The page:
Industry collaborations are important to many public researchers for the simple fact that industry develops and provides the technology that our stakeholders use. One of my primary responsibilities as a public-sector weed scientist is to provide science-based information about weed management to my stakeholders (farmers, ranchers, etc.). When a new product or technology is being developed, it is important to determine how it will work in our local conditions. University scientists and extension agents take a leading role in developing these local recommendations. Unlike the proso millet example, much of this “technology evaluation” research may never be published in a peer-reviewed journal. But it is no less important to local & regional stakeholders.
There are many geographical and climatic factors that influence the effectiveness of pesticides and crop traits. Will a herbicide work well in the irrigated, arid Wyoming environment? Does a new herbicide control the important weed species in our region? Is the crop trait effective with our combination of soils and pests? Once the product becomes commercially available, growers will want to know the answers to these questions. If I have never evaluated the new product, it is difficult to provide an honest assessment. If I’ve not tested the new product personally, the growers will be relying solely on information and data supplied by the company selling the technology. Even though I have great respect for many of my colleagues in industry, I’m typically pretty skeptical of their assessment of their own product(s). So to prepare for the launch of a new product and the ensuing questions from my stakeholders, I want to conduct field research and put the new product to the test. And most of the time, the company developing the product is interested in an independent evaluation in different geographies. So it makes sense for the company and the university to work together.
Research is expensive
Field research isn’t free. I have to pay fees to use the land, I need to buy fuel to get to the research station, and pay student labor to help manage the study. I need to purchase plot flags and notebooks and and paper bags and scales and markers and software… and the list goes on. Field research is expensive. A few years ago I added up all the costs associated with my field research program and figured it cost anywhere between $3,000 to $16,000 per field study per year, depending on various aspects like the number of evaluations, data requirements, and size & duration of the study.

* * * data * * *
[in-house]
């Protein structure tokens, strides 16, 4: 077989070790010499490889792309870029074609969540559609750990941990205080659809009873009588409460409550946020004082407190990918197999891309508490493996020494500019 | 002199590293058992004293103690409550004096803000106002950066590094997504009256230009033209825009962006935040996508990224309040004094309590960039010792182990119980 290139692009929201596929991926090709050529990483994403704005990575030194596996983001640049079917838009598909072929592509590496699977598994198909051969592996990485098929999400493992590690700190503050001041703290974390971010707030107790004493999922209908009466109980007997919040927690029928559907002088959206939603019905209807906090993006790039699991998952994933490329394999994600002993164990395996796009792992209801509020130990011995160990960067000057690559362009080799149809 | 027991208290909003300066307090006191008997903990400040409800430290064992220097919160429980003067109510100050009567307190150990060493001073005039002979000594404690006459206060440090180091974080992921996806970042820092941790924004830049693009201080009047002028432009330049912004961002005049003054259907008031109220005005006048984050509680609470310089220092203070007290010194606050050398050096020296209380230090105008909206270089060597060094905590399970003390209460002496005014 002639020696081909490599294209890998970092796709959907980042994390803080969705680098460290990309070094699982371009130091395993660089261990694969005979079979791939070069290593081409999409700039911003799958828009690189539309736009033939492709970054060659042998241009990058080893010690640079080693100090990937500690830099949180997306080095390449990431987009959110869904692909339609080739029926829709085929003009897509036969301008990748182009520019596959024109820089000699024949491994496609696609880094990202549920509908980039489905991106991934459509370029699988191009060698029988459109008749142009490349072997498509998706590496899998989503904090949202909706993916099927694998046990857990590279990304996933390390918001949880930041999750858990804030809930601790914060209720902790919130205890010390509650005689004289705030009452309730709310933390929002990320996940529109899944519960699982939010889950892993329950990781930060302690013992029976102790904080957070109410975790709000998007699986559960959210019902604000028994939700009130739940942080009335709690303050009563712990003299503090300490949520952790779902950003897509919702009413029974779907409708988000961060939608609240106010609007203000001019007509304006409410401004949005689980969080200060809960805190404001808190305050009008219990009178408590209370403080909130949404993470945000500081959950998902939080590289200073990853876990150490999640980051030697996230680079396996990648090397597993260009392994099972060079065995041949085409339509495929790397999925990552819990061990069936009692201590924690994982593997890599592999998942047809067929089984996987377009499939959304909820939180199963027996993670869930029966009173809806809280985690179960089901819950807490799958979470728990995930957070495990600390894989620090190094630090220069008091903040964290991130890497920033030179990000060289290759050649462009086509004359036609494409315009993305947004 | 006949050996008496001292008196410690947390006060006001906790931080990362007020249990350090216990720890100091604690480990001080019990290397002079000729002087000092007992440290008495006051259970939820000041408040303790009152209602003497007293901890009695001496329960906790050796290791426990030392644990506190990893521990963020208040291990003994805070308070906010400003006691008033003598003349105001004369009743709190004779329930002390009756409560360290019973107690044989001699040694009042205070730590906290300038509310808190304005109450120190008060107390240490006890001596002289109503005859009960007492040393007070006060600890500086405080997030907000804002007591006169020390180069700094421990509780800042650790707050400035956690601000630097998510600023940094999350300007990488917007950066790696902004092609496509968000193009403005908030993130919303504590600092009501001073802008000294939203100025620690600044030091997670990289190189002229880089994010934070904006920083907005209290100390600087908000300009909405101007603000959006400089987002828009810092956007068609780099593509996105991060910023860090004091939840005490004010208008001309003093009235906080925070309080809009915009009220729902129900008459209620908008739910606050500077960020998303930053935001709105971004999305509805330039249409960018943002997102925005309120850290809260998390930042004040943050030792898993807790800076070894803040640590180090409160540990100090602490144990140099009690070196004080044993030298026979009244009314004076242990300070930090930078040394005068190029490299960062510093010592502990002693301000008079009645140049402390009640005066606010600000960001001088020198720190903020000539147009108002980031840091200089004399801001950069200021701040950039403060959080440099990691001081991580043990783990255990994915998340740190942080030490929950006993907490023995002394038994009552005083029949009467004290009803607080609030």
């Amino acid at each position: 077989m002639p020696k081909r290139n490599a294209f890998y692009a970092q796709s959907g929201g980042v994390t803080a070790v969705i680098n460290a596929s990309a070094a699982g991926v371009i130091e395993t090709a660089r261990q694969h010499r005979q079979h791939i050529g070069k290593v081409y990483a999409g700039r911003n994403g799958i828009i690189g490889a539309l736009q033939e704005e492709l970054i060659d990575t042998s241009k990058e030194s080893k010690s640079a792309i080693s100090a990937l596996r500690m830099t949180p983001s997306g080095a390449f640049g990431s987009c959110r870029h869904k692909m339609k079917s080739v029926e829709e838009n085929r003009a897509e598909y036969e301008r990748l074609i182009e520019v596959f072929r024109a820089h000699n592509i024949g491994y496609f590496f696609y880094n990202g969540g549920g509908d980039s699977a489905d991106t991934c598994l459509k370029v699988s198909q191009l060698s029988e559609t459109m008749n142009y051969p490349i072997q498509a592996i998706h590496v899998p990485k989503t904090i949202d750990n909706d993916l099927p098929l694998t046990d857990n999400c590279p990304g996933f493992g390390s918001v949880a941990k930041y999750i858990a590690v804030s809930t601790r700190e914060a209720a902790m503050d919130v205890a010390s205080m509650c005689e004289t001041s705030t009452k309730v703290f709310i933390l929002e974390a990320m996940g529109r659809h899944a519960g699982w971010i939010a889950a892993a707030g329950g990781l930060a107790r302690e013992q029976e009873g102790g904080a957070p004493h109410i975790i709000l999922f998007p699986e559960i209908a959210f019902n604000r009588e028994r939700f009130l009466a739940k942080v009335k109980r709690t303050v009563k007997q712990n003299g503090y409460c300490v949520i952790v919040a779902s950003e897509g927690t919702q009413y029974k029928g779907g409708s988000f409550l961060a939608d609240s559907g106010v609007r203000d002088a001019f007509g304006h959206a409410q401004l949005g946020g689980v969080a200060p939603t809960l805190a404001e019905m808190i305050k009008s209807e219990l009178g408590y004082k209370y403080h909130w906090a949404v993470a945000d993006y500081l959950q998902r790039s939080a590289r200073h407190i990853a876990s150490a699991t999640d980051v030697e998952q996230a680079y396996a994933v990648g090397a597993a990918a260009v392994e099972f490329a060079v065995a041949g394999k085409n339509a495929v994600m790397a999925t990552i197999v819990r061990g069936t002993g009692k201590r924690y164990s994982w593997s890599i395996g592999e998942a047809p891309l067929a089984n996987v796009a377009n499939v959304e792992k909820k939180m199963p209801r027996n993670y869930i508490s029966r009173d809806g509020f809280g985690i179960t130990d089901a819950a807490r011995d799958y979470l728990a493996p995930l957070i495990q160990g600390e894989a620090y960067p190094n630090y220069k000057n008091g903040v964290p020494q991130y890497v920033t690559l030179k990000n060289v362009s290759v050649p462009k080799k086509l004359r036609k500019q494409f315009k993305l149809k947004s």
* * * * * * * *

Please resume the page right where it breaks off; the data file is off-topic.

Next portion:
I don’t receive a recurring budget from my university to do this type of work. That surprises most people. The public expects land-grant university faculty to provide unbiased information about new ag products, but the public doesn’t provide the funding to obtain and test these new products. Unlike the more sexy sounding genomics or proteomics or other-omics research, there are no competitive grants available to support commercialized product evaluation. Lynn Sosnoskie noted on twitter recently that public funding agencies will often flat out say that industry should fund this type of work.
To be honest, I mostly agree that this type of applied research regarding specific products or technologies should be funded by industry. The company who will receive revenue from the product should be the one footing the bill, not taxpayers. So it makes sense for a company to provide funding to support this type of local evaluation by public scientists. And there are other examples where we’ve made some genuinely interesting discoveries while conducting research sponsored by industry. Sometimes those discoveries are beneficial to the funding company, but not always…
Which brings up another important question: What happens when the results of my research are not favorable for the funding agency? Does the company prohibit me from publishing? Do they refuse to work with me in the future as a punishment? And what about influence? How does the funding I receive from industry influence my work, my opinions, and the research I do? These issues will be addressed in my next post: I am biased and so are you.